Master site plan for The Woodlands at Davidson, North Carolina, which contains a wildlife corridor down the middle. Courtesy of the Lawrence Group.

Master site plan for The Woodlands at Davidson, North Carolina, which contains a wildlife corridor down the middle. Courtesy of the Lawrence Group.

Overall, such discussions will help make transparent the wildlife benefits of a development design at both small and large scales. For example, that Red-tailed hawk appearing in a backyard is contingent on individual lot designs (e.g., leaving those large snags or trees for nesting), available habitat in a neighborhood (e.g., land development regulations that addressed conserving remnants and using native plants in landscaping), and city land use maps (i.e., plans that address the juxtaposition of open space and built areas).

There is a direct connection between the design decisions made at different scales and the distribution of wildlife species within a region!

Currently, there is a Roundtable discussion this month – “Should programs in architecture, urban design, and landscape architecture require a certain minimum level of learning about the fundamentals of ecology? Why?”  My two cents should be apparent, a resounding YES!; programs in architecture, urban design, and landscape architecture should require a minimum of learning about the fundamentals of ecology. Why? Because I think (not to step on anybody’s toes, there are many good exceptions) these fields tend to focus on the design towards aesthetics and the use of ecological principles in a project design tend to be tepid. In general, long-term functionality of conserved patches and corridors are not addressed in most individual development and city designs.

As I have mentioned in my other blogs, design is important BUT IT IS ONLY THE FIRST STEP. What goes on around conserved patches and corridors, such as nearby land uses, can have heavy impacts and prevent wildlife from utilizing these habitats. Think of invasive exotic plants spreading into remnants and corridors, fertilizers running off properties and entering wetlands, and nearby residents illegally using these natural areas for all-terrain-vehicles. The management of these patches and corridors are just as critical, even more so when situated near urban dwellings. Funds are needed to do prescribed burns, trash pick-up, invasive exotic control, and other management practices. Urban patches can attract a variety of wildlife, if they are managed appropriately.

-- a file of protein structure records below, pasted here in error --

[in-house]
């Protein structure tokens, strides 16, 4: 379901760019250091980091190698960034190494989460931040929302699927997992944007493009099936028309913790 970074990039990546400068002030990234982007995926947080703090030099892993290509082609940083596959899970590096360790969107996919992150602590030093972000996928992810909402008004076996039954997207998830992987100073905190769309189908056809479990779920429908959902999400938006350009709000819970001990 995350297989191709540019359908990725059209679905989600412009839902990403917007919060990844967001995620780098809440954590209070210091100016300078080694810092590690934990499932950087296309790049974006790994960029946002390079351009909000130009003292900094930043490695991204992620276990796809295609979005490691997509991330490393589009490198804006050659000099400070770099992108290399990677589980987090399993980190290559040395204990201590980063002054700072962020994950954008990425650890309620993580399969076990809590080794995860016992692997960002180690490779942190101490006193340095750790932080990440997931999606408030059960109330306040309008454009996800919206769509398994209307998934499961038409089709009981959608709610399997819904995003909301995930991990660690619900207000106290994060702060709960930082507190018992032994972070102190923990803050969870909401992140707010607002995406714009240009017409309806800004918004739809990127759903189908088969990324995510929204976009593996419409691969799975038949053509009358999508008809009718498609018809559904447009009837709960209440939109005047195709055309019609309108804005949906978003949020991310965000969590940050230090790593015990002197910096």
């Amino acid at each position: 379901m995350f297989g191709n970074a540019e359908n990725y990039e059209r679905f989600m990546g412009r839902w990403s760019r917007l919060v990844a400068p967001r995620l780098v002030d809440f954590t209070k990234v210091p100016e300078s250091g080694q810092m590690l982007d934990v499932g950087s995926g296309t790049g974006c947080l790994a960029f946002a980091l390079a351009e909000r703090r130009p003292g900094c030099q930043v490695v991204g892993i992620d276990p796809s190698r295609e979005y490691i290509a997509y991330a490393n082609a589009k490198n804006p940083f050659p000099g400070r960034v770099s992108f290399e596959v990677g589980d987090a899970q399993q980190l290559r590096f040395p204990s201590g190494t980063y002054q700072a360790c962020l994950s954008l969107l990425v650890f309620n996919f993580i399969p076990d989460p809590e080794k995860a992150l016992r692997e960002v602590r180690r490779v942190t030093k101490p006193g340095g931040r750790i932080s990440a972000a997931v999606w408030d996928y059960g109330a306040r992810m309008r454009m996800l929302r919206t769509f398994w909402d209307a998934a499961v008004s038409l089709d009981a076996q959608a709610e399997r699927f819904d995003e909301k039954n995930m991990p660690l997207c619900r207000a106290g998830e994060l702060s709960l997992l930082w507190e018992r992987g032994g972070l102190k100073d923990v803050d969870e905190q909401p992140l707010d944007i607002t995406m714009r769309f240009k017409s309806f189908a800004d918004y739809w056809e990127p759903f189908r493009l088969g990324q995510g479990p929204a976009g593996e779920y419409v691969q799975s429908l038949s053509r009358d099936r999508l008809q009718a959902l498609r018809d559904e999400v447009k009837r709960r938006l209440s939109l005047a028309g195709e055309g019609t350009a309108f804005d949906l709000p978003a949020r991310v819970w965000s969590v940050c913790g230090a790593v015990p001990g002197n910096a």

Good design is not enough, it must be combined with good management.

Hooded Oriole. Photo: Walter Kitundu

Hooded Oriole. Photo: Walter Kitundu

Further, residents must be engaged as they are (by default) the long-term stewards of the conserved areas. Part of a design project could include education and engagement programs that include the installation of educational kiosks that help inform residents about the importance of managing their own homes, yards, and neighborhoods in an ecologically sensitive manner.

Thus projects that could contain natural patches and corridors for wildlife, design professionals should be trained about long-term management options for their designs. Nearby built infrastructure should be designed with the idea of limiting impacts on natural areas — for example, limiting the amount of lawn and incorporating more native plants into a landscape would minimize impacts. The context and site conditions for each development will dictate the optimal design.

Perhaps, for instance, it may behoove one to fill in wetlands in order to conserve larger patches. WHAT? I can hear the protests now. However, filling in wetlands may work to avoid this scenario: if all, small wetlands were conserved, then a more fragmented landscape containing wetlands and conserved upland areas would be surrounded by built landscapes and prone to daily impact by nearby homes and streets. Designating larger conserved areas, separated as much as possible from built areas, would make management of the conserved areas easier, and such a design helps buffer against impacts stemming from built areas, in part by reducing the edge effects discussed above.

Each site is different and opportunities exist at different scales to benefit local, regional, and even global species. Collaborations between ecologists and built environment professionals can help to create “doable” wildlife conservation goals for a site, whether it is focused on specific species or general biodiversity conservation. Such collaborations will result in optimal designs for wildlife conservation However, we must put management on the same pedestal as design. Successful projects will only come about when “optimal” ecological design is combined with “best” ecological management practices.

Mark Hostetler 
Gainesville

On The Nature of Cities